This time four years ago, Rigby snowboarder Jessika Jenson was preparing for the final stretch of qualifying events for the inaugural U.S. Olympic slopestyle snowboarding team for the 2014 Winter Olympics in Sochi, Russia.
Four years later, the 2009 Rigby High School graduate and eastern Idaho’s first Winter Olympian since Rexburg native and 1964 Olympic skiier Margo Walters McDonald of Rexburg is vying to make her second Olympic team. The 2018 Winter Olympics are four months from Monday, scheduled to begin February 9 in Pyeongchang, South Korea.
“I can’t believe four years has gone by this fast,” Jenson said in a phone interview with the Post Register.
The qualification process for slopestyle snowboard was brand new for 2014, the year the sport made its Olympic debut. Athletes competed in designated Olympic qualifier events and acquired FIS World Cup points based on how they placed. The higher the finish, the more FIS World Cup points the athlete received. By the same notion, the more points a particular nation accumulated through Olympic qualifiers, the more likely that nation could send the maximum number of allotted athletes in that discipline to the Olympics. This was true for the U.S. in 2014. Four was the maximum number, and Jenson was one of those four women to compete in Sochi.
The 2018 qualifying process has been tweaked due to the addition of another discipline which makes its Olympic debut in Pyeongchang: big air. Jenson has competed in both slopestyle and big air since 2015, including at the Big Air Fenway event in Boston in February 2016, and the discipline will be a factor in who makes the 2018 U.S. Olympic snowboarding team. One 2018 Olympic qualifier happened during the 2016-17 season at Mammoth Mountain, Calif., and the four remaining qualifiers are scheduled between December and January. An athlete’s top two best finishes from all of their Olympic qualifiers will be used to determine who makes the team.
“From my understanding, if we have four Americans in the top FIS world rankings by the time (qualifiers) are all over with in January, we can send four girls,” Jenson said. “Whoever goes for slopestyle also goes for big air.”
Jenson enjoys both disciplines for different reasons. Elements are more the focus for slopestyle, which usually has three jumps and three rails in a course. Big air is one big jump, which Jenson said makes it great for spectators and athletes alike.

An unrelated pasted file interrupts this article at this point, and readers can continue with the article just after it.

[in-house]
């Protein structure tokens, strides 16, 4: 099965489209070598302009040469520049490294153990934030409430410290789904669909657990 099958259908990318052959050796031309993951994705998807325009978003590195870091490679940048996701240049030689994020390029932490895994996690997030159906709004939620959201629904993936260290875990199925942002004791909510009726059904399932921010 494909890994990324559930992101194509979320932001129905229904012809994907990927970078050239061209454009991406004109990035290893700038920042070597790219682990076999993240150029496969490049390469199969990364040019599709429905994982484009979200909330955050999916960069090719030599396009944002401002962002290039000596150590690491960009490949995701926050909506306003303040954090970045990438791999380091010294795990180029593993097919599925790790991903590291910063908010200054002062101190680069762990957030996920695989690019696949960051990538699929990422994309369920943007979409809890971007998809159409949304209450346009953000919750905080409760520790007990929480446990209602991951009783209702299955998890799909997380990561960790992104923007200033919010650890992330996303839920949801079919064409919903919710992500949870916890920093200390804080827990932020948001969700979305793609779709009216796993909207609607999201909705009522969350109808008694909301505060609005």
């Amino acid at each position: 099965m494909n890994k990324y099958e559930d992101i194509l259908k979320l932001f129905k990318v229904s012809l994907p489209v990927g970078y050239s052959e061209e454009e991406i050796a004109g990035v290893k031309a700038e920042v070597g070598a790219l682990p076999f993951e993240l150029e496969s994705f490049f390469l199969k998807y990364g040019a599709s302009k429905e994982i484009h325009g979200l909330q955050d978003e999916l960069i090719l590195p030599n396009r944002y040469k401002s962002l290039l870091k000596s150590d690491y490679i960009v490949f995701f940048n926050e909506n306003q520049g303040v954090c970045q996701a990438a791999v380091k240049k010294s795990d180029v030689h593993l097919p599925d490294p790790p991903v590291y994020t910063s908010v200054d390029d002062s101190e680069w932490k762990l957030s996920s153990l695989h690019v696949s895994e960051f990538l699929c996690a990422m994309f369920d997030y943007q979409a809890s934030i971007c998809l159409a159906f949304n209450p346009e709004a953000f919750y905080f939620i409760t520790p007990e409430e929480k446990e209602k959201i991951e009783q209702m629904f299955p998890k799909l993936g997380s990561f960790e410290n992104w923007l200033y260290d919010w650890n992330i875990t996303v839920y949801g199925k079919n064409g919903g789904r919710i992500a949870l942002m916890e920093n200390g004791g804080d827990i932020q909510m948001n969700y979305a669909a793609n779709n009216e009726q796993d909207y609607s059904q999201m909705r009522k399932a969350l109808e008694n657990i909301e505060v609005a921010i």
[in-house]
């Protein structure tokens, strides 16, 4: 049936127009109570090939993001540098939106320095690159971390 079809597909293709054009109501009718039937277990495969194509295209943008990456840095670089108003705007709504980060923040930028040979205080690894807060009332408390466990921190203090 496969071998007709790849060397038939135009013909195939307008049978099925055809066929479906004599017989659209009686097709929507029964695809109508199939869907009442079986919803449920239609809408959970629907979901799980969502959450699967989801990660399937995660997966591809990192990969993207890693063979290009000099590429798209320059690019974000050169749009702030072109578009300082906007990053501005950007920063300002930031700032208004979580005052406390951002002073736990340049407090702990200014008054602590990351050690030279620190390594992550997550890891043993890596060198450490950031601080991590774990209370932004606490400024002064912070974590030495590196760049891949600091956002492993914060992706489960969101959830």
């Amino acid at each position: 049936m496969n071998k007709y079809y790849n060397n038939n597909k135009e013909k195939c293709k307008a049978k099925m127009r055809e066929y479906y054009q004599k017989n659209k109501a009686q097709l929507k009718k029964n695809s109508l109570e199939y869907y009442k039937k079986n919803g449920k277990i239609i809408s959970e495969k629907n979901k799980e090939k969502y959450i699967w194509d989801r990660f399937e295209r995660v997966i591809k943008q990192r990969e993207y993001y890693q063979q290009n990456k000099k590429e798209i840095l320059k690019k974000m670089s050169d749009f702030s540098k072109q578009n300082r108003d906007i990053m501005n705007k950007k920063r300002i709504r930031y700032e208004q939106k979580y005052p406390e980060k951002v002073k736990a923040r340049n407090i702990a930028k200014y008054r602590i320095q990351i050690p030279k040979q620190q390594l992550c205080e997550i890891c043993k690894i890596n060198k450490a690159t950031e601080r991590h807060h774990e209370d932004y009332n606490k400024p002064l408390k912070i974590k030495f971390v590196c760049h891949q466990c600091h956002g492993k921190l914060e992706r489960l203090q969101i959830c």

“What I like about big air is you have less features to focus on,” Jenson said. “It’s super fun to be able to put down your best trick and hopefully move on to finals where you put down your two best tricks.”
Jenson said she is physically 100 percent healthy for this season. She spent the summer traveling with her parents and sisters, dirt biking and frequenting the Cable Factory in Rexburg and Ririe Reservoir. In late August and early September, she and other U.S. snowboarders traveled to Cardrona Alpine Resort in New Zealand to compete at Winter Games New Zealand. Upon returning to the States, Jenson occasionally commuted from Idaho to Park City to train. She left Saturday to join her U.S. teammates for a training camp in Switzerland.
Jenson said the 2018 team will be more difficult to make than 2014. Her 2014 Olympic slopestyle snowboarding teammates Ty Walker and Karly Shorr and defending Olympic champion Jamie Anderson are vying for 2018 spots as well as Hailey Langland, 17, and Julia Marino, 20. Langland won women’s big air snowboarding while Marino won women’s slopestyle snowboarding and placed third in big air at Winter X Games in January.
“Making the Olympic team for Team USA is probably the hardest team to make in women’s snowboard slopestyle,” Jenson said. “The top three riders in the world can go to Jamie, Hailey and Julia easily.”
Olympic qualifiers were both exciting and nervewracking in 2014, when Jenson snagged the fourth and final U.S. women’s team spot. She said she is entering the remaining 2018 qualifiers focused on what she can do.
“My main focus is not necessarily am I gonna make it to the olympics or not,” Jenson said. “My main focus is I need to take advantage of every opportunity that I have to train and make the most of every day.”
In recent seasons, yoga has been incorporated into Jenson’s mental training. She said she has five ‘key points’ she references when competing, all of which have helped her. Two of the biggest ones are to give her all and live in the moment.
The latter of the two particularly strikes a chord with Jenson. Some days, it means focusing on each individual element of a slopestyle run instead of worrying about a desired result. Other times, it means remembering who she is: a daughter, a sister, a Rigby girl who grew up snowboarding at Kelly Canyon Resort and an athlete with an opportunity to make a second Olympic team.
“I think sometimes we’re so caught up in all these stresses that you forget how thankful you are to be in that moment to have that opportunity,” Jenson said. “I’m fulfilling a dream of mine. I’m doing what I love. Sometimes I have to remind myself.”